Bank cyber attacks a huge industry issue


When Bank of America and JP Morgan started experience slowdowns in their web sites, people didn't react vociferously one way or the other.

The fact is that web site slowdowns are not uncommon. Slowdowns happen frequently in fact when companies push out new code. But  just recently, the web site slowdown took a sinister turn when the Financial Services Information Sharing and Analysis Center, known as FS-ISAC, raised the cyber threat level to "high" from "elevated" in an advisory to members, citing "recent credible intelligence regarding the potential" for cyber attacks as the reason, according to Reuters.

Soon, it was apparent that a large-scale denial-of-service attacks had been launched against big banks, and the list of targets quickly expanded. Network security has been a big issue for much of the year, and many have suggested that APT attacks against banks were more likely, as state actors probe for banks for weaknesses, though the ultimate goal is unclear.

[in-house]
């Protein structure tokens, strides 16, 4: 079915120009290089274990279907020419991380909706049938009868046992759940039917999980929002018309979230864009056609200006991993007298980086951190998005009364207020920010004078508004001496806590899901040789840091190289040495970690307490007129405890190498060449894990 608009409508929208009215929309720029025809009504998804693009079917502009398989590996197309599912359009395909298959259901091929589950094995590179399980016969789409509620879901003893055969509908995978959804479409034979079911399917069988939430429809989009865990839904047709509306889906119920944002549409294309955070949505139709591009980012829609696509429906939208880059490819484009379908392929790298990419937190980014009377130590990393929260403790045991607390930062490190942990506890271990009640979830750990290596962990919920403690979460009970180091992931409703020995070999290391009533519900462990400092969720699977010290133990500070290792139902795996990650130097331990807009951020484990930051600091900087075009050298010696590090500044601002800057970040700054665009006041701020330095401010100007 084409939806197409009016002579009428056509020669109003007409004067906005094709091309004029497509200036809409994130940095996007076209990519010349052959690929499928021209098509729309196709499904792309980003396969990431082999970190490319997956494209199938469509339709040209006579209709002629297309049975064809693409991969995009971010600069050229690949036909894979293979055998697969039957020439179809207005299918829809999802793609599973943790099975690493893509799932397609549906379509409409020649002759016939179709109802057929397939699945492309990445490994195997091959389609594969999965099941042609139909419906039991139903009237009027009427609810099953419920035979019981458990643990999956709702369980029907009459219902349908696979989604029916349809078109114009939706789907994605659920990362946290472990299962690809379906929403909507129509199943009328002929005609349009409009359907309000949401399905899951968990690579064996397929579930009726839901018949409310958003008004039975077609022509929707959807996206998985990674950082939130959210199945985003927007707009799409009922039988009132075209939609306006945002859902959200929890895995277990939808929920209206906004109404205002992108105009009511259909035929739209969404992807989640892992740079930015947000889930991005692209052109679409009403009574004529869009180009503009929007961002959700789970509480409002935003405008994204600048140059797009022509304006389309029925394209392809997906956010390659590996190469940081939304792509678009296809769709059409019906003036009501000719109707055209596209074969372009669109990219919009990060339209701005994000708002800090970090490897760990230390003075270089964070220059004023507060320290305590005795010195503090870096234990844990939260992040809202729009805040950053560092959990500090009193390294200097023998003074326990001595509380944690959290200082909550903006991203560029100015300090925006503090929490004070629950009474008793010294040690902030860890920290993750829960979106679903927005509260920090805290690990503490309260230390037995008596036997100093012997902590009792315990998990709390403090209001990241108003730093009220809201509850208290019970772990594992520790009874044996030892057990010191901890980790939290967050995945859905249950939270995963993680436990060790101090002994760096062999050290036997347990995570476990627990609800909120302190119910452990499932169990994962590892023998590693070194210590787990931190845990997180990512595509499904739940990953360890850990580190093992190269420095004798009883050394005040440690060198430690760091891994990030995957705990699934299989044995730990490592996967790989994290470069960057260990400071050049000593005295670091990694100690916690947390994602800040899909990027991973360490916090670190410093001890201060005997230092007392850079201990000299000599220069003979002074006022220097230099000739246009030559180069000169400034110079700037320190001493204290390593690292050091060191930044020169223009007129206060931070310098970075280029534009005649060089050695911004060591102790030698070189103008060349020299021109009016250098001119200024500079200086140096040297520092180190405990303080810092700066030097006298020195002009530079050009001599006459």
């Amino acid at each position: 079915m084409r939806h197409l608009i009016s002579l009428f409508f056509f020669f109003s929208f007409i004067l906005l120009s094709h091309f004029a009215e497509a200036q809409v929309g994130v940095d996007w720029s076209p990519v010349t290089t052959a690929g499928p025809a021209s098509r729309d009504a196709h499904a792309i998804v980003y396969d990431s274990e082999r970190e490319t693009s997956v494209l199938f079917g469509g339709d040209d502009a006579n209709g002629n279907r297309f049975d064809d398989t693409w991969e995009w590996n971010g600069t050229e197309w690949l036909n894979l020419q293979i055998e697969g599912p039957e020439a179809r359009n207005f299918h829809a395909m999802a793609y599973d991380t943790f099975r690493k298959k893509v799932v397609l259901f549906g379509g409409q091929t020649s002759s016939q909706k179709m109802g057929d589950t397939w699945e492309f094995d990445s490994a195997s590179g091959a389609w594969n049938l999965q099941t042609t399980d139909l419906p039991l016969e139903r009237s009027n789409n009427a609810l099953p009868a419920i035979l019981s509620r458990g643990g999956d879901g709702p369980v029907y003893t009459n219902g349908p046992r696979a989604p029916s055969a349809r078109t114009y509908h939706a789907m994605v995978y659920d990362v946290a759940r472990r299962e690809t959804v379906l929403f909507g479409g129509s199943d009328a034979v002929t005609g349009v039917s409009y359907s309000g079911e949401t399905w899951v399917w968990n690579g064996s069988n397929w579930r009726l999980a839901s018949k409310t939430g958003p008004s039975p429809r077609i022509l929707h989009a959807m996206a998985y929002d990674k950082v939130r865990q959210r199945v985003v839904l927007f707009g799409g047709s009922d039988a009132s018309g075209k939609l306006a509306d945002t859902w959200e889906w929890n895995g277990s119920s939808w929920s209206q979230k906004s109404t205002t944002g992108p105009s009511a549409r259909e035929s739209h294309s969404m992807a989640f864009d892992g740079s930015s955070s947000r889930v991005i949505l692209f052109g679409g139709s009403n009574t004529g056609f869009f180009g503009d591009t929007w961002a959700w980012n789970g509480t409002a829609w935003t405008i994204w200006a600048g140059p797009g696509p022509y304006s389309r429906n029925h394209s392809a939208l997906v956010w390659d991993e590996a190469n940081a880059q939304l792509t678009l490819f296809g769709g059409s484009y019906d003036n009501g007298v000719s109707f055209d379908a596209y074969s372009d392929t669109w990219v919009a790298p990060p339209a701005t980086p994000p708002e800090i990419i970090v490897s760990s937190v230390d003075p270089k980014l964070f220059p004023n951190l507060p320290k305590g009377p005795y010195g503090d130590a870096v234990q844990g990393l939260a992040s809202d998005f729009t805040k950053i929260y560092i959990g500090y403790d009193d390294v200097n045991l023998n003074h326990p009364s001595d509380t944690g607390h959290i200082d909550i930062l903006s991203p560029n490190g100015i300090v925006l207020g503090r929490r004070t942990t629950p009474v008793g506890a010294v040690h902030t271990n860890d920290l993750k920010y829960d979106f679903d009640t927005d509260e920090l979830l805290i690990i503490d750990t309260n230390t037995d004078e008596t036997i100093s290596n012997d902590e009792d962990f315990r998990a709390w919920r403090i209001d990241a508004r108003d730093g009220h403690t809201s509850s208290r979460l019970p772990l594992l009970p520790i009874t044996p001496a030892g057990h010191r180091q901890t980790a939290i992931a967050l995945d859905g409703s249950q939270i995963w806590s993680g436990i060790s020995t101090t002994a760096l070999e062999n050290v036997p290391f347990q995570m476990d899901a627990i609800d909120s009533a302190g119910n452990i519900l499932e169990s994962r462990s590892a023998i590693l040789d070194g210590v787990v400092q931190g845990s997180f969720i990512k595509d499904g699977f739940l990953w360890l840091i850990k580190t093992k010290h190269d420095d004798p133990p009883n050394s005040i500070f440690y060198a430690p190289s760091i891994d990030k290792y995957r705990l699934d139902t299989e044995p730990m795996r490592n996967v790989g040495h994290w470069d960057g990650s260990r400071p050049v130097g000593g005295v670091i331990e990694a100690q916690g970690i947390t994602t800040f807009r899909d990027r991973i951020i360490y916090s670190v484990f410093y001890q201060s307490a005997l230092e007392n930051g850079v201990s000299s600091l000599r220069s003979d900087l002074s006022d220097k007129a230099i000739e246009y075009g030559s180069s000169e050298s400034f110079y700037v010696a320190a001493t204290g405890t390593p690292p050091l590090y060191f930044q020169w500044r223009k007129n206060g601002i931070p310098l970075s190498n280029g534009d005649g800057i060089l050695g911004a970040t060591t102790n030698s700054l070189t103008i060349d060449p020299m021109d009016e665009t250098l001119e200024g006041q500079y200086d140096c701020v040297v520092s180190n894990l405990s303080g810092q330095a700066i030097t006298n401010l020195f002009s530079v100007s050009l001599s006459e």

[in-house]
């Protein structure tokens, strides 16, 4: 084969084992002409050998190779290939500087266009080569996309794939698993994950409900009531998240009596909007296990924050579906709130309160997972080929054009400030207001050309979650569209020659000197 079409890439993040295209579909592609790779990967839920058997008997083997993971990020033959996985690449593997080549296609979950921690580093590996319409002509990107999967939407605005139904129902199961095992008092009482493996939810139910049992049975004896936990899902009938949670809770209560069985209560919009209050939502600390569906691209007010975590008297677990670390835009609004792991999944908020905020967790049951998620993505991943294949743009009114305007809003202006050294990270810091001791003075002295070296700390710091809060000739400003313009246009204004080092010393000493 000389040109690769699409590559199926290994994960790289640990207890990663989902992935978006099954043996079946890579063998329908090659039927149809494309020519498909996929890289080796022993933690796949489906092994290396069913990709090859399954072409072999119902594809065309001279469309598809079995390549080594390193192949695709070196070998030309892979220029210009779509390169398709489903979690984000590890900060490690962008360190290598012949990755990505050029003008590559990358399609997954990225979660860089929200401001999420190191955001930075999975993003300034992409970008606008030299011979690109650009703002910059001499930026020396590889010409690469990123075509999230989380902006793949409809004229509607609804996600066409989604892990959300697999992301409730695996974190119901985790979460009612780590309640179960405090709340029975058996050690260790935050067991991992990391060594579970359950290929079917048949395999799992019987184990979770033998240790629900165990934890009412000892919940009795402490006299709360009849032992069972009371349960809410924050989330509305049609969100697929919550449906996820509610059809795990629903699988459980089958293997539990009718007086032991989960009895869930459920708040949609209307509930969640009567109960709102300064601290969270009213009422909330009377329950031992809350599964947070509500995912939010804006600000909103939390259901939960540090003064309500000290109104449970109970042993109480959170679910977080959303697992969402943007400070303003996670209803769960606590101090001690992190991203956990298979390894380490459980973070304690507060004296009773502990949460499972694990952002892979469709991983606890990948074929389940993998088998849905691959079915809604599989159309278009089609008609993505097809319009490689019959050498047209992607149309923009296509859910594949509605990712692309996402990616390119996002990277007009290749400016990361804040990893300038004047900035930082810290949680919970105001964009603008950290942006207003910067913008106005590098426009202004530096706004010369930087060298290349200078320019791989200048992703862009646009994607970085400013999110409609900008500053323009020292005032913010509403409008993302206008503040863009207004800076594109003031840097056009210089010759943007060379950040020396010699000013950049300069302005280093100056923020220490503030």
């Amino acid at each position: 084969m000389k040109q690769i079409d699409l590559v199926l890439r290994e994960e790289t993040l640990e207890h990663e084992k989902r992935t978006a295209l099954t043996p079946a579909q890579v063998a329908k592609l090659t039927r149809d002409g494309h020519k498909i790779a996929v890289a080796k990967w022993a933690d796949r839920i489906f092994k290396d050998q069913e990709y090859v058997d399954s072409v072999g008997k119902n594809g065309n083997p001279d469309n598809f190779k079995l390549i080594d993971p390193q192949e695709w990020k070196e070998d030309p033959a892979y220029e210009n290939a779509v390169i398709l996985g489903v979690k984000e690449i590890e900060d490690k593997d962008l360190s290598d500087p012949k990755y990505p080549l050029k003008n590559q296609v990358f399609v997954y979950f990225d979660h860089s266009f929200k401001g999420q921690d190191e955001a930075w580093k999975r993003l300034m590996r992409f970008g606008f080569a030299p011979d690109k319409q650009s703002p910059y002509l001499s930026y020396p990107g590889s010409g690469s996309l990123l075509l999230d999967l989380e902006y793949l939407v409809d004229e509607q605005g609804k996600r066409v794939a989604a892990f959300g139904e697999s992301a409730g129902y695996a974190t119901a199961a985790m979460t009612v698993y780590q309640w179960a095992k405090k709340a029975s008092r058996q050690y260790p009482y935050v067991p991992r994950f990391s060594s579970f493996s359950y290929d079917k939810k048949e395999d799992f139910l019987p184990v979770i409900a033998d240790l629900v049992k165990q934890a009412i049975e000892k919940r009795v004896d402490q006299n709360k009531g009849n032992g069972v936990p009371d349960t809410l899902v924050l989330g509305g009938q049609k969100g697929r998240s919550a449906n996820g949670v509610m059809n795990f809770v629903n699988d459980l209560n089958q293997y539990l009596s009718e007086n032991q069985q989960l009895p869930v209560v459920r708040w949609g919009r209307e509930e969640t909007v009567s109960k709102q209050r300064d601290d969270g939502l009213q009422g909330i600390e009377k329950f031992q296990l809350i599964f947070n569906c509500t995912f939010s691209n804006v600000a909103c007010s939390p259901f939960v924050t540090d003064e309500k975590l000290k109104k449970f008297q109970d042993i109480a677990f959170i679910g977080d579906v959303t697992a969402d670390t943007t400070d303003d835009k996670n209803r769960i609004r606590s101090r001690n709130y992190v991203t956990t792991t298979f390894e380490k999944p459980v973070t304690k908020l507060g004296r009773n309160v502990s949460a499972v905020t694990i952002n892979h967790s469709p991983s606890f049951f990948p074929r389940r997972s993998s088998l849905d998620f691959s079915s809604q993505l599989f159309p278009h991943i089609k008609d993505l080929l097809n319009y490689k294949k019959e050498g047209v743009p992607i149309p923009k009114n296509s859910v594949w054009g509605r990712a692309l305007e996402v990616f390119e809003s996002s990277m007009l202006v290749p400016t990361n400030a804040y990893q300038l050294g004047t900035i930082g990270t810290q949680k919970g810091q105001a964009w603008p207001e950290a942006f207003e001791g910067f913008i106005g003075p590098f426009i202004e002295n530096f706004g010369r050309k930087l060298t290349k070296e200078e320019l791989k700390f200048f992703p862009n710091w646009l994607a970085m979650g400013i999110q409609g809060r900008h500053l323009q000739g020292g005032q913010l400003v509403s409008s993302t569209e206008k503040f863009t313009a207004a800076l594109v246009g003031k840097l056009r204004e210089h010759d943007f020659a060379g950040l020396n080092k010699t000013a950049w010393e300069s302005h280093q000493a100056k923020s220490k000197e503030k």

Then again, this could all amount to a misdirection play. The FBI has warned that the attacks on web sites were mere diversions to provide cover for criminals as they attempt large, illicit cash transfers. Clouding the picture is the possibility that politics is coming into play.

"An unidentified person posted a statement on the Internet threatening to attack Bank of America and the New York Stock Exchange as a 'first step' in a campaign against U.S. companies. The posting said the attacks would continue until the film that had stirred up anti-U.S. protests across the Middle East was 'erased' from the Internet."

All this has fueled a sense that all companies are vulnerable right now. Cyber security is all of a sudden on the front burner again. One lawmaker is seeking information directly from 500 CEOs. -Jim